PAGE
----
It's quite easy to make any drug look bad. Even those with limited intellects, such as the leaders of PROP, have done a splendid job in making prescription analgesics look like the personification of death. Let's apply their standards (such as they are) to some other drugs and see what that looks like.
Drugs & Pharmaceuticals
Here is yet more evidence that fentanyl, rather than prescription drugs, is fueling the opioid crisis. It's time to add illegal drug cartels to the list of defendants.
This week marks the 37th anniversary of the approval of human insulin – the first biotech drug ever. Almost as revolutionary as the drug was its five-month approval by the FDA, which was two years less than average. Dr. Henry Miller celebrates the dawn of biotechnology. He should know. At that time he was in charge of the FDA team that reviewed it.
It's open enrollment when those with Medicare can adjust the supplemental programs, those involving the cost of their medications as well as out-of-pocket spending. Here's a quick guide. (And we're betting you can find a way to reduce your spending before Congress gets to it.)
Scientists have discovered molecules that inhibit tumor growth by starving cancer cells of their favorite foods: the sugar glucose and the amino acid, glutamine.
Opioid prohibition spares no one, but the elderly are especially vulnerable. If they're in pain, chances are that they will be sent out of their physician's office with nothing more than Tylenol, which is just about useless. It almost happened to my mother. Yours may not be so fortunate.
Dr. Stuart Levy, a giant in the world of infectious disease, passed away last week. ACSH advisor Dr. David Shlaes, a former colleague of Dr. Levy (pictured), examines his legacy.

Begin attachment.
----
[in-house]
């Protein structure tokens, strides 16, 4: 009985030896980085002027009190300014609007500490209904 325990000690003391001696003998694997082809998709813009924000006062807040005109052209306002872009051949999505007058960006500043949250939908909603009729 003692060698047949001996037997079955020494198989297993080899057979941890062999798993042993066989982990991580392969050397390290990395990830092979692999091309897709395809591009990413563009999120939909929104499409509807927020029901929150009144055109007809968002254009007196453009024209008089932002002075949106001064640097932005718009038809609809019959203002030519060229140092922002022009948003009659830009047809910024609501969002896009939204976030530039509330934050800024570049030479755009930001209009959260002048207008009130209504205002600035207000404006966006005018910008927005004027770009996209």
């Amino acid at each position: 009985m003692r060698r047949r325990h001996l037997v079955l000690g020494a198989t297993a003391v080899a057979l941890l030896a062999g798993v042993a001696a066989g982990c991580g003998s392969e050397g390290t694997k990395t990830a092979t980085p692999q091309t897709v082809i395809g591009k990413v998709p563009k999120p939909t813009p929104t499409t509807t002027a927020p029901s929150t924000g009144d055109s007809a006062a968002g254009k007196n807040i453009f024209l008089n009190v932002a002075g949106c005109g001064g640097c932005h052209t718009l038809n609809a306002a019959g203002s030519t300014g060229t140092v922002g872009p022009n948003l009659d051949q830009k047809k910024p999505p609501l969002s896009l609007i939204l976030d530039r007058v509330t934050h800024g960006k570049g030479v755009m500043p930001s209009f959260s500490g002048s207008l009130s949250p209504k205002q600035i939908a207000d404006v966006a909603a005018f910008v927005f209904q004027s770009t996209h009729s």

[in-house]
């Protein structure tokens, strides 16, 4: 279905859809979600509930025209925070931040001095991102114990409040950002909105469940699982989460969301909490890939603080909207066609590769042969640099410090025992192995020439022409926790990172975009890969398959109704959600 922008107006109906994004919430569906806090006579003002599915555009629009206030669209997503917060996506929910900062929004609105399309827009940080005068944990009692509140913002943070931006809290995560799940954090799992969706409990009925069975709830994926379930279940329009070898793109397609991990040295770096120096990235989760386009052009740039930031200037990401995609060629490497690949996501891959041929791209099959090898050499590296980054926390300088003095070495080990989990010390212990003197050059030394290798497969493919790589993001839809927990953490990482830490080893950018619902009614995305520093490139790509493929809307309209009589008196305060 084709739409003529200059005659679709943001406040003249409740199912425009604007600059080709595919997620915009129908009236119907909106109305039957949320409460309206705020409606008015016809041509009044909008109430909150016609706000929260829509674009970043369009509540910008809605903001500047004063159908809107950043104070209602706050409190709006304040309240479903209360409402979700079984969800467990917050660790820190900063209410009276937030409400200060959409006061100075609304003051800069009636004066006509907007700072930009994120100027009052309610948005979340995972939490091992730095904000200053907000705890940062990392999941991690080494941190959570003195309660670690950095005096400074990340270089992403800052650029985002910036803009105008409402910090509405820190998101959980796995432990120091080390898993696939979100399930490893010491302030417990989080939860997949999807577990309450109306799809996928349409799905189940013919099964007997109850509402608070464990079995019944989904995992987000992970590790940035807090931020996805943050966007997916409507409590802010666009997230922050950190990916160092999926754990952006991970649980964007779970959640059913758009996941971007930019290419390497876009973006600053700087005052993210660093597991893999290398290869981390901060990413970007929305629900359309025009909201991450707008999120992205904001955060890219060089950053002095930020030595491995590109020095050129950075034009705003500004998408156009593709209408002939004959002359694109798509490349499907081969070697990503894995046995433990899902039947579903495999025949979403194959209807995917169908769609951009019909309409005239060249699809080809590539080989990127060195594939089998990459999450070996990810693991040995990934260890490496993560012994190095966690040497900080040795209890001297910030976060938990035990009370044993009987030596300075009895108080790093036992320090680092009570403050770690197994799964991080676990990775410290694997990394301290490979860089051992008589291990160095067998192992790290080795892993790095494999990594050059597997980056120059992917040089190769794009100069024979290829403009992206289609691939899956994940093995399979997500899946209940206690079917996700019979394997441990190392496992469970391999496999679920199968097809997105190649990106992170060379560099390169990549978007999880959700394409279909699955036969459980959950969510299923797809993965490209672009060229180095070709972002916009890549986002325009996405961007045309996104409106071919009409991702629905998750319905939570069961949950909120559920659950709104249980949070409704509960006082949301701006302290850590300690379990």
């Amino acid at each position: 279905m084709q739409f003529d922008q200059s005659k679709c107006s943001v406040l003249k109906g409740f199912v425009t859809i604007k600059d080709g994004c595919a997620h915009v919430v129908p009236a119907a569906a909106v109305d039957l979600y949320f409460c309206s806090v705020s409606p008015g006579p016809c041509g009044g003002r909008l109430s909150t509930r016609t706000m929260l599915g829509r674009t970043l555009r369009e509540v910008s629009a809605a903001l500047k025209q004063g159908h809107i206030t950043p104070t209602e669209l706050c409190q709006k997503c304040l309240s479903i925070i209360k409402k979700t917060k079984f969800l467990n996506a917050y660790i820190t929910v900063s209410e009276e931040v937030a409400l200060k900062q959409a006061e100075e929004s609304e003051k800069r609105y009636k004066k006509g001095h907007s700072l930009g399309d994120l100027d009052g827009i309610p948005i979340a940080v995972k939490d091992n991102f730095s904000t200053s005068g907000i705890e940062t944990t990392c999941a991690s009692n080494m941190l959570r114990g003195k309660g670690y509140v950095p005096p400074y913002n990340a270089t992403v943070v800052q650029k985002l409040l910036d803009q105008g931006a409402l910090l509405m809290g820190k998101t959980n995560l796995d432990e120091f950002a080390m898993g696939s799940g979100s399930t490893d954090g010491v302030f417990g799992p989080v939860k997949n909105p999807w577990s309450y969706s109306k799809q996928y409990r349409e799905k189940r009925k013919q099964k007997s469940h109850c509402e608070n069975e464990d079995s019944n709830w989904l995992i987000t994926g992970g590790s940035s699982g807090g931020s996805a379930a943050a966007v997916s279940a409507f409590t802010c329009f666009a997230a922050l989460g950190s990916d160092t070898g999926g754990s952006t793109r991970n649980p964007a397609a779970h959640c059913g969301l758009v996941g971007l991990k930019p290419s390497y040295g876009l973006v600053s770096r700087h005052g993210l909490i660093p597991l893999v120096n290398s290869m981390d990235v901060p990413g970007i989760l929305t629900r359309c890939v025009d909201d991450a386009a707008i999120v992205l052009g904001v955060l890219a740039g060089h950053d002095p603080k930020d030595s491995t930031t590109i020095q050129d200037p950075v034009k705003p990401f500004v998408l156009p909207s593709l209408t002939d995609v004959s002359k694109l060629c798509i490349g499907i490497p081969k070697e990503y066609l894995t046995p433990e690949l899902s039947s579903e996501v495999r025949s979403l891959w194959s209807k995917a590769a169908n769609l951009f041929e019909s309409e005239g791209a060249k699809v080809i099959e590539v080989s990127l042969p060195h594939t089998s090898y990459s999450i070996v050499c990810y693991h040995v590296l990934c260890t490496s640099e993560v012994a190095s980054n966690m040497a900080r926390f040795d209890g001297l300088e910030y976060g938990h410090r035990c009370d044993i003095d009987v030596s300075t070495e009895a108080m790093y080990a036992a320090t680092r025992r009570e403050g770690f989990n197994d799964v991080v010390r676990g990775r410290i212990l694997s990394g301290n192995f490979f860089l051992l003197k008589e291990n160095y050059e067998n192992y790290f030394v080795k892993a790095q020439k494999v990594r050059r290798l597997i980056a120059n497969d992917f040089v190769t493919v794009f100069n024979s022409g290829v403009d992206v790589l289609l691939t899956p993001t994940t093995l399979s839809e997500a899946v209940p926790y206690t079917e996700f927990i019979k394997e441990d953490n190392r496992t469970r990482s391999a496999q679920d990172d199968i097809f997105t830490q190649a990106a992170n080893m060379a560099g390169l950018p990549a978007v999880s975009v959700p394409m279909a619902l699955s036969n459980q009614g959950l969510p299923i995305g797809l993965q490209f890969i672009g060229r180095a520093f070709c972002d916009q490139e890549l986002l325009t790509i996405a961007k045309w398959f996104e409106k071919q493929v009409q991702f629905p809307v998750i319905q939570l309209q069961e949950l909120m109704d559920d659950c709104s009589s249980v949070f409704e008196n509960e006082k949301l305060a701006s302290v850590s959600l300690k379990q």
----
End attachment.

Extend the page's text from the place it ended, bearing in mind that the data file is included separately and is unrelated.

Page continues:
A recent survey shows that Americans despise the pharmaceutical industry not only more than ever before, but also more than any other business sector. Dr. Chris Gerry closely examines the factors -- both sensible and nonsensical -- that have contributed to Big Pharma's rock-bottom reputation.
The science of discovering and developing new antibiotics is difficult enough. But antibiotics present an additional, unique problem: economics. It is very difficult for a pharmaceutical company to even recoup its R&D costs because of a small market, which is mostly hospital use. Some kind of subsidy is necessary. ACSH advisor Dr. David Shlaes examines whether Medicare can help, and to what degree.
Many of those who want to shove their kids into a lead-lined, basement safe room when someone walks by with a can of Raid or diet soda, are unknowingly feeding them multiple, unknown chemicals by giving them dietary supplements. And virtually none of those are useful -- and some are actually dangerous.
Zolgensma, the gene therapy, developed and marketed by the pharmaceutical company Novartis, won both FDA approval and the title of "world's most expensive drug" earlier this year. However, it's recently come to light that Novartis knowingly provided the FDA manipulated data during the approval process. Dr. Chris Gerry explains what went wrong, why this is such a big deal, and whether Zolgensma should stay on the market.
Sometimes groups or individuals propose breaking the patent on an important drug because it's too expensive. This is not the right way to hold down drug prices, because it will hold down innovation. Breaking a patent is theft, no matter how you look at it.